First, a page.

That this voicefulness of the outpoured blood of the proto-martyr Abel was, in the days of the New Testament writing, understood in a peculiar literalness on the part of the Jews, is evidenced not only in this reference to it in the Epistle to the Hebrews, but in a Talmudic reference to the traditional voicefulness of a later martyr's blood, and in a coupled reference by our Lord to the two martyrdoms-in the light of their traditional outspeaking. Both the Jerusalem Talmud and the Babylonian tell of the irrepressible voice of Zechariah the son of Jehoiada, who was slain by King Joash in the court of the priests of

1 Heb. 11 4.

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2 Heb. 12: 24.

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It is said that the blood of Jesus cpeaks better-not "better things' as our old version had it-than the blood of Abel. The Greek word here rendered "better is kreittona (xpeíTTova) "more mightily," more surpassingly," ""more excellently" (comp. Heb. 14; 7: 7), "not more satisfactorily," nor yet "more lovingly." The voice of Abel (for the voice of Abel's blood is Abel's voice) was heard and heeded in its day. The voice of Jesus (for the voice of the blood of Jesus is the voice of Jesus (comp. Heb. 10: 29) is a voice more worthy than Abel's of being heard. Therefore-" see that ye refuse not him that speaketh" (see Heb. 12: 25). Not the memory but the very self of the martyr, in every instance, gives the voice which is to be heard and heeded as a witness to the truth.

4 2 Chron. 24: 17-25.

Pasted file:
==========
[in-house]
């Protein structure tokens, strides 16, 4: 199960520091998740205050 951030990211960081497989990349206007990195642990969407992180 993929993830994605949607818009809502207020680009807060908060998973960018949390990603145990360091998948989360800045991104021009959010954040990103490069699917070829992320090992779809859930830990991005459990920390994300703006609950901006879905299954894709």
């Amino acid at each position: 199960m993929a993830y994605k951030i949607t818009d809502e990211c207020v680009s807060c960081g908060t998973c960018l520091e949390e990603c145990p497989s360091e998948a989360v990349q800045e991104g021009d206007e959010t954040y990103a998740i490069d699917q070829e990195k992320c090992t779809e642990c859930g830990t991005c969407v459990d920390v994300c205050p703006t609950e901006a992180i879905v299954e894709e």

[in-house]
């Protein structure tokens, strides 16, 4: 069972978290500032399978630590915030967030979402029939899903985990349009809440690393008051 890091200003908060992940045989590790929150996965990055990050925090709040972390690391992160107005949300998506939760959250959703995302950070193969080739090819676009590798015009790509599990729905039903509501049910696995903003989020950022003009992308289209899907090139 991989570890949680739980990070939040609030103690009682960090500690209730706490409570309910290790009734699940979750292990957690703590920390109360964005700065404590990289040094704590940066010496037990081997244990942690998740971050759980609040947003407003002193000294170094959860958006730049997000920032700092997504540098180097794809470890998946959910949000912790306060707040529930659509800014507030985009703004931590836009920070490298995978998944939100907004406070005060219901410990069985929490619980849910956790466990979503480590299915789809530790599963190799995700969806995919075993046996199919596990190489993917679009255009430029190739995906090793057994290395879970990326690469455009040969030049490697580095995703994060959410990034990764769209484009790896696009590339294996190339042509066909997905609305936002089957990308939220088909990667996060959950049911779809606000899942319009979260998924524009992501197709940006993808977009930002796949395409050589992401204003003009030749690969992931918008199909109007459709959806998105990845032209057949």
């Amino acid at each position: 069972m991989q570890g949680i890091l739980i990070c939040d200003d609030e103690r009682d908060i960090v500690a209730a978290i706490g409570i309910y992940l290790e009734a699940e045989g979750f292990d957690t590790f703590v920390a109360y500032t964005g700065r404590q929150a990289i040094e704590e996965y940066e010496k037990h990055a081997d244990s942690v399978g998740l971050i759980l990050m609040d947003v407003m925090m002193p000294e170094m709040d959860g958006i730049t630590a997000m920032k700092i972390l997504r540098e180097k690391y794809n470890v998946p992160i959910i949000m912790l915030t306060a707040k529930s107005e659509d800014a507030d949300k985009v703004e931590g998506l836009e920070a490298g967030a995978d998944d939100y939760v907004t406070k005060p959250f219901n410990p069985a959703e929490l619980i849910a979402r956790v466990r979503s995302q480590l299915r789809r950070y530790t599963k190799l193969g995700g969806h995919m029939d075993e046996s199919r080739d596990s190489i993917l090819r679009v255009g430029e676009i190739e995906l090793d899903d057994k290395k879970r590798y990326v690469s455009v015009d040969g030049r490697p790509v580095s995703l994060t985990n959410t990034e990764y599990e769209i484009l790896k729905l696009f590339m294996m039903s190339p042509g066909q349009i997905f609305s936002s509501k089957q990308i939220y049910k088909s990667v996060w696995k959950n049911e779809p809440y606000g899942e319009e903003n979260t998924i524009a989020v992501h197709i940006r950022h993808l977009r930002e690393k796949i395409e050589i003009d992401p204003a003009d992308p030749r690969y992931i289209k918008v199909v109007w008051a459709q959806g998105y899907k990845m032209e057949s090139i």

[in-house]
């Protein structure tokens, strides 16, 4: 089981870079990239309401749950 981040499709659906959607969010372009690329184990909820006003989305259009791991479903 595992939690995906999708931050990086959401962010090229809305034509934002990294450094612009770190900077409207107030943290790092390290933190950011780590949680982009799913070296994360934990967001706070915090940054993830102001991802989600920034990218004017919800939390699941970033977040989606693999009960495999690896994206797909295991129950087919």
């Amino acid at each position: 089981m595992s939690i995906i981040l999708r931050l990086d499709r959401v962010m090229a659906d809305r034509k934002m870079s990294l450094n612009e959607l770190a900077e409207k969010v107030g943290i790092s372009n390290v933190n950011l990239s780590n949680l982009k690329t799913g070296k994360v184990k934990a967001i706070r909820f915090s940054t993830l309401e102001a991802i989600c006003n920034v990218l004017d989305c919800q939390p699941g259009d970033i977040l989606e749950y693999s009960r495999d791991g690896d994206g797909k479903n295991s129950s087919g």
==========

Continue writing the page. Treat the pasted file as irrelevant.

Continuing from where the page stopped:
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the first temple. His blood which was left there would not be quiet. "When therefore Nebuzar-adan [the captain of the Babylonian guard put in charge of Jerusalem by Nebuchadrezzar 1] went up thither, he saw the blood [still] bubbling; so he said to them, 'What meaneth this? It is the blood,' say they, 'of calves, lambs and rams, which we have offered on the altar.' 'Bring then,' said he, 'calves, lambs and rams, that I may try whether this be their blood.' They brought them and slew them, and that blood still bubbled, but their blood did not bubble. [The one had a voice, the other had not.] Discover the matter to me,' said he, or I will tear your flesh with iron rakes.' Then they said to him, 'This was a priest, a prophet, and a judge, who foretold to Israel all these evils which we have suffered from you, and we rose up against him, and slew him.' But I,' saith he, 'will appease him.' [His voice shall not be unheeded.] He brought the rabbins and slew them upon that blood, and yet it was not pacified: he brought the children out of the school, and slew them upon it, and yet it was not quiet; he brought the young priests, and slew them upon it, and yet it was not quiet. So that he slew upon in it [in all] ninety-four thousand, 2 and yet it was not quiet. He drew near to it himself, and said, 'O Zacharias, Zacharias! thou hast destroyed the best of thy people' [that is, they have been killed for your sake]; 'would you have me destroy all?' Then it was quiet, and did not bubble any more." 3